It also tests the visual superiority hypothesis that holds that visuals are easier to process that verbal information in the audio.
Research question 2: Overall do subjects recall more of the information coming from the video channel than the audio channel?
Valence is one dimension of emotion it measures the direction of emotion on a scale from positive to negative. Arousal is another dimension that measures intensity of emotion and ranges on a scale from calm to excited. Recent research is showing that, arousal controlled, positive messages are more thoroughly processed than negative messages.
Research question 3 : Is there a valence effect; is the channel carrying the positive information more thoroughly processed than the one carrying the negative information?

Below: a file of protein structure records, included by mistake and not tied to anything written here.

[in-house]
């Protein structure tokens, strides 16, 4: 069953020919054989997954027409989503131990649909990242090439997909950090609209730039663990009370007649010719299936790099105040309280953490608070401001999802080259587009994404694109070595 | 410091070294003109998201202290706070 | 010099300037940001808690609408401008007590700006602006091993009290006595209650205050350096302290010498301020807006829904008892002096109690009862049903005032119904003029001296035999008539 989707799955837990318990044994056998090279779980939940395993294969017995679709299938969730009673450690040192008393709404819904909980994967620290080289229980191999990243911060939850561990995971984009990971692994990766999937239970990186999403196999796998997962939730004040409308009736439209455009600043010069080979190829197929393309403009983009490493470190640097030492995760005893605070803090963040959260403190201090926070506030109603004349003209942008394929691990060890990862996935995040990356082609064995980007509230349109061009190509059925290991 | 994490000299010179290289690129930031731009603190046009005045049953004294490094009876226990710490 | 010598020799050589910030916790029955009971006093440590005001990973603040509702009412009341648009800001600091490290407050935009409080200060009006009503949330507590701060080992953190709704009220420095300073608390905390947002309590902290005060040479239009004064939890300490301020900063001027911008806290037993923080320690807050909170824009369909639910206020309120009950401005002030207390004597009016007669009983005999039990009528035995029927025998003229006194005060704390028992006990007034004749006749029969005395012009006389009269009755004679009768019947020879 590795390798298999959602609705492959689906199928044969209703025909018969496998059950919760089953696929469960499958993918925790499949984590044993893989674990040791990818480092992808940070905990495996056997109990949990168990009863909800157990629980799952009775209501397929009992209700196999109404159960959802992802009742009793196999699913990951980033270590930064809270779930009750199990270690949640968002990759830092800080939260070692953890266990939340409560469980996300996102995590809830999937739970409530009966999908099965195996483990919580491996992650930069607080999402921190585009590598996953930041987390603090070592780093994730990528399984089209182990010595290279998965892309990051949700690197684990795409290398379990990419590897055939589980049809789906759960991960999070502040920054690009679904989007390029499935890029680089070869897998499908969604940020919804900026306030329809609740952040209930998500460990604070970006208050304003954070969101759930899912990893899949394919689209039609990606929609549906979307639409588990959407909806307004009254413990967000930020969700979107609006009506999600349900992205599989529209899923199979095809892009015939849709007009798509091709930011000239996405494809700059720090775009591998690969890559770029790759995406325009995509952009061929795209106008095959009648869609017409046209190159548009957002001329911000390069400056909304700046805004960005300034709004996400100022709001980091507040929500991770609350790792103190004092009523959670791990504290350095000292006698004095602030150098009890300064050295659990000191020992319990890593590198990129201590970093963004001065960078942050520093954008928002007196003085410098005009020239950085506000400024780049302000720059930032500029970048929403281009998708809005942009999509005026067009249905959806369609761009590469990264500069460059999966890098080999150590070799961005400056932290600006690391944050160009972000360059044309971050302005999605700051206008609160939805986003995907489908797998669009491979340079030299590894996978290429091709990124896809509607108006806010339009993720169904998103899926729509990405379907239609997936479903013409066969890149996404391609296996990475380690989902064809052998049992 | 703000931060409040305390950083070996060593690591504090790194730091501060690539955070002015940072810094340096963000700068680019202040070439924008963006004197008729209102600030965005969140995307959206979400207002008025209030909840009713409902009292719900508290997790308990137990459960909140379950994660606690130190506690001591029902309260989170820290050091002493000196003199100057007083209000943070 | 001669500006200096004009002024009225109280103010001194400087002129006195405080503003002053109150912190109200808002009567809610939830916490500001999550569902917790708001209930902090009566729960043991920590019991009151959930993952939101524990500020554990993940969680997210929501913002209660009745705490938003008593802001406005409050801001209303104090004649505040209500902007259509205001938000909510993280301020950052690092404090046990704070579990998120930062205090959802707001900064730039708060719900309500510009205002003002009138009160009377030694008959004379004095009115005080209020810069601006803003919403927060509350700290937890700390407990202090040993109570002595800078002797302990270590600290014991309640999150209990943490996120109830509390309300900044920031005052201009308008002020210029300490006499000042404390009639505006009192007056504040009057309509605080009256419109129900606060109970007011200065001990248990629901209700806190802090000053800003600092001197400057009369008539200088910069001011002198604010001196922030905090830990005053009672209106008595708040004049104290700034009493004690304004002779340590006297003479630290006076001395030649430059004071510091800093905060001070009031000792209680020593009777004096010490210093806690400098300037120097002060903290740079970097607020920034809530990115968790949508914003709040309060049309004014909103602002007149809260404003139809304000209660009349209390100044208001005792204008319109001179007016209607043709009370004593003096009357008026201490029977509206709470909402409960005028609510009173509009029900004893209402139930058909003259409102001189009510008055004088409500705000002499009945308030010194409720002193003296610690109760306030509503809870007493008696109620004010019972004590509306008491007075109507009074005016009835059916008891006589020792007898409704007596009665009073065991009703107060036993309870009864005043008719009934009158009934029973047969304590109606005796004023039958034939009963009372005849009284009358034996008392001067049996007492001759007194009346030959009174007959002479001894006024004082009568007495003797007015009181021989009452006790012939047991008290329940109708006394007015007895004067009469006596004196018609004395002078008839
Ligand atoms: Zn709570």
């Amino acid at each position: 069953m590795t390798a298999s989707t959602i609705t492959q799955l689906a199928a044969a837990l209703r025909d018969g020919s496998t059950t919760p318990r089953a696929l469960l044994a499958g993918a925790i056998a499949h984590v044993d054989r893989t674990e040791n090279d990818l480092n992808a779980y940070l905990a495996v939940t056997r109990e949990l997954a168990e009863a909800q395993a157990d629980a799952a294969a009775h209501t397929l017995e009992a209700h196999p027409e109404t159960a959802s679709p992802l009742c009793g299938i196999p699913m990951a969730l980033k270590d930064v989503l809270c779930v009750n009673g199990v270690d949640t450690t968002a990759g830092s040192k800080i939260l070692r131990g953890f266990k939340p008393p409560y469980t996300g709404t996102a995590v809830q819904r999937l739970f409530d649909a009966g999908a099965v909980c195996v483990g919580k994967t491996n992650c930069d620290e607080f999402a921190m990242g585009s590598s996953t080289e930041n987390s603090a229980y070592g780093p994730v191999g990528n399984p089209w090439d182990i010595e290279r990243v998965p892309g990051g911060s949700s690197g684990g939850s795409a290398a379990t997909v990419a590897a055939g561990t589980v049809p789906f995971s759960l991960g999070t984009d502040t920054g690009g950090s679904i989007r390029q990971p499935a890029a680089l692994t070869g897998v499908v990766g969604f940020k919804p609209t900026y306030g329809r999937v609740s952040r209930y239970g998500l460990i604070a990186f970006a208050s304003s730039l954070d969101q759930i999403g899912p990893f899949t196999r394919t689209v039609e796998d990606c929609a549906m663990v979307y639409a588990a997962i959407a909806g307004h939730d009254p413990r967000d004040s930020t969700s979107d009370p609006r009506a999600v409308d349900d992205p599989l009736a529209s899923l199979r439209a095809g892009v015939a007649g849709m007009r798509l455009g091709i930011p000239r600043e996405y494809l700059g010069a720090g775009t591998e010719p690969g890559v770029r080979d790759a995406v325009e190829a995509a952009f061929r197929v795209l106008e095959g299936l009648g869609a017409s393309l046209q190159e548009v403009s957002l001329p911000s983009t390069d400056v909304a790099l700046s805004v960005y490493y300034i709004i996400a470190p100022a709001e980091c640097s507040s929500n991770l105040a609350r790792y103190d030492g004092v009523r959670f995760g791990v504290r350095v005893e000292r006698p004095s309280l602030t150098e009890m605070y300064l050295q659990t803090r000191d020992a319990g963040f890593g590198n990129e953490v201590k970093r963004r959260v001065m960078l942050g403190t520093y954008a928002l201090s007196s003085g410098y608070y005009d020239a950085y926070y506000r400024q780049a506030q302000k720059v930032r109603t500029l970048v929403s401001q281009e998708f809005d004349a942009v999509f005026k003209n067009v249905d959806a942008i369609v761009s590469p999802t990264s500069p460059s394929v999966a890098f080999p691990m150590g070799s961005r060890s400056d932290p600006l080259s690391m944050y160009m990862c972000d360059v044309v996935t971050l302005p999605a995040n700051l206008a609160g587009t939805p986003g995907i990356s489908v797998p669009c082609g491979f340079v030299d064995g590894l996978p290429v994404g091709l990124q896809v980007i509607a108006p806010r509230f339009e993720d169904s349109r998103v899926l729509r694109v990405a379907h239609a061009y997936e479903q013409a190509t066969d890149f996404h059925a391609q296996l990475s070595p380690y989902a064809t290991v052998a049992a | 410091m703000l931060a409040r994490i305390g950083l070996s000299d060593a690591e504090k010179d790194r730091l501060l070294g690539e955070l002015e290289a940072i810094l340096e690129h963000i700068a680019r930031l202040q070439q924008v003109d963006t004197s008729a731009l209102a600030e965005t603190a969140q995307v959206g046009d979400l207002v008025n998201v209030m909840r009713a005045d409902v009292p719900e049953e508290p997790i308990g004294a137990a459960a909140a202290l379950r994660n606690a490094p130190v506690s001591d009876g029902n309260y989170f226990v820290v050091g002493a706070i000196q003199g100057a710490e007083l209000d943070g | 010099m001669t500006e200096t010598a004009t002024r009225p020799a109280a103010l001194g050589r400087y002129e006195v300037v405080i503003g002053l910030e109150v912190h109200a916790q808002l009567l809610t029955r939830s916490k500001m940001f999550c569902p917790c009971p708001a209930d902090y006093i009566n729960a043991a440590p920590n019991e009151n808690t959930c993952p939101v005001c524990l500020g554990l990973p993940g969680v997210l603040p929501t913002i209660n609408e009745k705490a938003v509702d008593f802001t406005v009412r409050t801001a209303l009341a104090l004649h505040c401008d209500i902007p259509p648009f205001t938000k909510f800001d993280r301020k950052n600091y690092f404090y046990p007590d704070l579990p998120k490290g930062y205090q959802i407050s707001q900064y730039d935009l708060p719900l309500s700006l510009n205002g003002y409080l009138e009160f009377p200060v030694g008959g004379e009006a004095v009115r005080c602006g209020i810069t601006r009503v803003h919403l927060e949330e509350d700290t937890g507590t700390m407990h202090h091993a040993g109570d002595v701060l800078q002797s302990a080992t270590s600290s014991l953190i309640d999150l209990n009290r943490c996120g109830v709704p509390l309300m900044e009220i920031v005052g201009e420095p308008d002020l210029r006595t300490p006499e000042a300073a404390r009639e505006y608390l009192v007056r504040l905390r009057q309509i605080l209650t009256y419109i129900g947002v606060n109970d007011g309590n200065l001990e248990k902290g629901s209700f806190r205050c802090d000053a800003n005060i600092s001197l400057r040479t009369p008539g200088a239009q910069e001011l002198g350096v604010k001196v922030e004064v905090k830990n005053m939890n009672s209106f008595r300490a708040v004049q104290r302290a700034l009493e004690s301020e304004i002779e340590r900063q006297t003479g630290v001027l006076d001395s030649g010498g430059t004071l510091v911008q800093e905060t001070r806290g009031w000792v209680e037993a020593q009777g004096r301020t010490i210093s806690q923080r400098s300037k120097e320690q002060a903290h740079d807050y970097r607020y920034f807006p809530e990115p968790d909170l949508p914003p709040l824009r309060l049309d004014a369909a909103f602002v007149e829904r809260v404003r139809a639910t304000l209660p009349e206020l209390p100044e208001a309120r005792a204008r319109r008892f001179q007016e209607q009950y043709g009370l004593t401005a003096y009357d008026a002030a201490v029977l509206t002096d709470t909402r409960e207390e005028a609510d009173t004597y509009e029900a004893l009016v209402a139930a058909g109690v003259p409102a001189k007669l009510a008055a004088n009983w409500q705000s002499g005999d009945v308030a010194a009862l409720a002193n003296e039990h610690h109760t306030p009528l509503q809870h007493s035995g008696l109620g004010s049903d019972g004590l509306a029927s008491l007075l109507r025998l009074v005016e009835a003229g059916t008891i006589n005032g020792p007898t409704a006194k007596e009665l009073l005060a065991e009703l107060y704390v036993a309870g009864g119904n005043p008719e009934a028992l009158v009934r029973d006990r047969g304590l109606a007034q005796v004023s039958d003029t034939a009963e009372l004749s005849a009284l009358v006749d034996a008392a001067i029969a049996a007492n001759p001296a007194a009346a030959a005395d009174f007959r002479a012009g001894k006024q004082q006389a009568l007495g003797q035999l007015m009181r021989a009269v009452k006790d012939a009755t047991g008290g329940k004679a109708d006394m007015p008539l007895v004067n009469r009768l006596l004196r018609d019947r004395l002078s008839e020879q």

Cognitive studies on specialization of the brain’s hemispheres have shown that there can be some sort of hemispheric lateralization. The right brain which is the center for visual processing is also the center for processing negative emotions while the left brain which is the center for verbal processing is also the center for processing positive emotion. Such studies found some support to the hypothesis that negative messages are more thoroughly processed when carried in the video and positive messages are more thoroughly processed when carried in the audio. Hence the last research question,
Research question 4: Is there a channel by valence interaction; do positive messages get more through processing when carried in the audio than in the video and do negative messages get more thorough processing when carried in the video than when in the audio?